E-journals to make college projects easier
College students in India can soon access online research journals of international repute that, till now, were available only to premier institutes like the Indian Institute of Science, reports Snehal Rebello.india Updated: Jul 21, 2009 01:10 IST
College students in India can soon access online research journals of international repute that, till now, were available only to premier institutes like the Indian Institute of Science.
In the first phase of an ambitious project, starting October, 550 colleges aided by the University Grants Commission (UGC) will be able to download journals, books, biographical databases and reviews published by academic societies for a nominal fee. The first phase will cover Mumbai colleges like Ruia, Jai Hind, Ruparel, HR and Vaze Kelkar.
This means, a student of chemistry will be able to study original work from 1879 by the American Chemical Society. Or, a student of humanities can read journals published by the Oxford University Press.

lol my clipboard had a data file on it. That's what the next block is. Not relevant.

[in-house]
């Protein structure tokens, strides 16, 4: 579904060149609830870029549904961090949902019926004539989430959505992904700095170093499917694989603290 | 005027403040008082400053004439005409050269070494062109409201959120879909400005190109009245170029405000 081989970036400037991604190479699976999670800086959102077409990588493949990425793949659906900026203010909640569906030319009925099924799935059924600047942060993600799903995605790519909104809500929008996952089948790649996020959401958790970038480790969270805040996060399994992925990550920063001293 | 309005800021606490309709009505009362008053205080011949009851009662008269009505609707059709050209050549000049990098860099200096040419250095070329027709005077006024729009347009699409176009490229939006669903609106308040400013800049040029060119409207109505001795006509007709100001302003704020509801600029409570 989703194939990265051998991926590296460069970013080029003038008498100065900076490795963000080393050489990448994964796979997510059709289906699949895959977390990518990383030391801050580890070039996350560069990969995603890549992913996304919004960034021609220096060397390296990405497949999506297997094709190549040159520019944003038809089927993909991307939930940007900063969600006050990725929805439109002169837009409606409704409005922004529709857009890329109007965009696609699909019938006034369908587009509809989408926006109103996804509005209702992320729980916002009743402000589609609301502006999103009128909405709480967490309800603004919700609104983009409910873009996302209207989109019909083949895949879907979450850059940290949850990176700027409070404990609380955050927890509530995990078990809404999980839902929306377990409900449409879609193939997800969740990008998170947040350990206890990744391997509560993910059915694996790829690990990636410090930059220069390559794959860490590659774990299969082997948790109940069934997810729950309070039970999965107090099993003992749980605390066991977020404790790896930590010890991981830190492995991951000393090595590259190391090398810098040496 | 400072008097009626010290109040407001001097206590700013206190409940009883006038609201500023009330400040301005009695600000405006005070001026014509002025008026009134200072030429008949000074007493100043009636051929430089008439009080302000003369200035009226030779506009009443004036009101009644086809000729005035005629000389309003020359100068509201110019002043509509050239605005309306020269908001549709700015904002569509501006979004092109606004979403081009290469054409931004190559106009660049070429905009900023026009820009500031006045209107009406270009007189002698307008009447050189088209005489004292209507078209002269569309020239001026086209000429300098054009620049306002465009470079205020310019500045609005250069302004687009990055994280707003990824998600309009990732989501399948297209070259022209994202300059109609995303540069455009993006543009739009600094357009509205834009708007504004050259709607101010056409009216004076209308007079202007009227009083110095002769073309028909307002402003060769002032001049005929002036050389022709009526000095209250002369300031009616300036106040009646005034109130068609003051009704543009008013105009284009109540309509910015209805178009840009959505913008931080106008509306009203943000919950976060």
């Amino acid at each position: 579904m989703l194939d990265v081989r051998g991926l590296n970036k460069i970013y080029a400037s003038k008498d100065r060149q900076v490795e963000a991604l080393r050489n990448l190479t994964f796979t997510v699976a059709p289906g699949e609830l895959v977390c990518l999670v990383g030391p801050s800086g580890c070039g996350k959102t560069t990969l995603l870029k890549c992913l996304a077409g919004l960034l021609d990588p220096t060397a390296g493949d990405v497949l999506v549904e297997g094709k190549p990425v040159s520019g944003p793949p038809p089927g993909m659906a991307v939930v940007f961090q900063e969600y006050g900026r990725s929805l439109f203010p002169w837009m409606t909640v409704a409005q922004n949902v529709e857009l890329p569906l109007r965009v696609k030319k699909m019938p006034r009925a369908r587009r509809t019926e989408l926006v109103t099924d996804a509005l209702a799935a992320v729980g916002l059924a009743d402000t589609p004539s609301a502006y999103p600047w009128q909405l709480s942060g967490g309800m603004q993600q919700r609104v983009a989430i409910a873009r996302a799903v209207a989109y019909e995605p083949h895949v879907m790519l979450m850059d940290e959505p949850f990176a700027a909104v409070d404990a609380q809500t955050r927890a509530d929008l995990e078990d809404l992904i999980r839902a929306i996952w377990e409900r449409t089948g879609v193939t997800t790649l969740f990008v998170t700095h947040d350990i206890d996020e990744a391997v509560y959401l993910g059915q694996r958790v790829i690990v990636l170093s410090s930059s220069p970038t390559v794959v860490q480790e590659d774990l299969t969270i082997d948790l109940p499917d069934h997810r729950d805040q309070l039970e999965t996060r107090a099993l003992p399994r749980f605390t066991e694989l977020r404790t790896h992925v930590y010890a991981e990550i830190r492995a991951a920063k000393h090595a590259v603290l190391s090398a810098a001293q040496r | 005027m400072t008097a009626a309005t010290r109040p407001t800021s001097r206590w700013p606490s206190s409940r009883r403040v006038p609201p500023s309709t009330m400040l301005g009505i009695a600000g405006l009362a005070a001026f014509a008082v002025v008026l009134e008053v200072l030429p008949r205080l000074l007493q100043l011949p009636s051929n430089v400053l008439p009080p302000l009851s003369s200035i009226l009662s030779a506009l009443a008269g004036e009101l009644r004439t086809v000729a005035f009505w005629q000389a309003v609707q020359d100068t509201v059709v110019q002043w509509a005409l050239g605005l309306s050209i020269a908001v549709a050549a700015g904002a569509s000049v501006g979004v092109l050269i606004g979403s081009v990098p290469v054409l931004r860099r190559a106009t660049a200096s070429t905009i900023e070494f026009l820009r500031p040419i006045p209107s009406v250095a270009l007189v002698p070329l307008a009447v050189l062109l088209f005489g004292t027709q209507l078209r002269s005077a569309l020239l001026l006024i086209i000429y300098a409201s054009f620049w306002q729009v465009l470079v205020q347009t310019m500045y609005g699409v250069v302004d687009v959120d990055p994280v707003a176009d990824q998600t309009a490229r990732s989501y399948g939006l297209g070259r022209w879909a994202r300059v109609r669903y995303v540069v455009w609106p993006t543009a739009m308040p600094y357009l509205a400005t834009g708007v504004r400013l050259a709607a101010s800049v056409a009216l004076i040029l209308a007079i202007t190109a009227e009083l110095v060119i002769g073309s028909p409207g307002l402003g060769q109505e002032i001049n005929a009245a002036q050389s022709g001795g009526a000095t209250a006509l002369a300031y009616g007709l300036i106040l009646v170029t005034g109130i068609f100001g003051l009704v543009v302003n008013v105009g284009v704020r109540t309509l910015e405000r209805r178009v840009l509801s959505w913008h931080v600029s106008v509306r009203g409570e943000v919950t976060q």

Called the National Library and Information Services Infrastructure (N-LIST) for scholarly content, the Rs 18-crore project is an initiative of the Ministry of Human Resource Development. Ahmedabad’s Information and Library Network Centre, an autonomous inter-university centre of the UGC, will execute the project and be an intermediary between colleges and publishers.
“Most colleges subscribe to a few magazines and Indian journals. Colleges do not buy international journals or opt for online subscriptions a each download costs about $15 (Rs 750),” said Jagdish Arora, principal investigator, N-LIST. Now, an annual subscription to about 3,500 journals would cost Rs 5,000.
The project will initially cover 6,000 UGC-funded colleges, followed by those that are not funded. E-resources will be available in disciplines like pure science, social science, humanities, management and languages. Universities and technical institutes have had access to online resource, but this would be a first for colleges.
“Studies are incomplete without research. Most libraries don’t have journals due to high subscription fees. Online access for a nominal fee will be value-add,” said Suhas Pednekar, principal, Ruia College.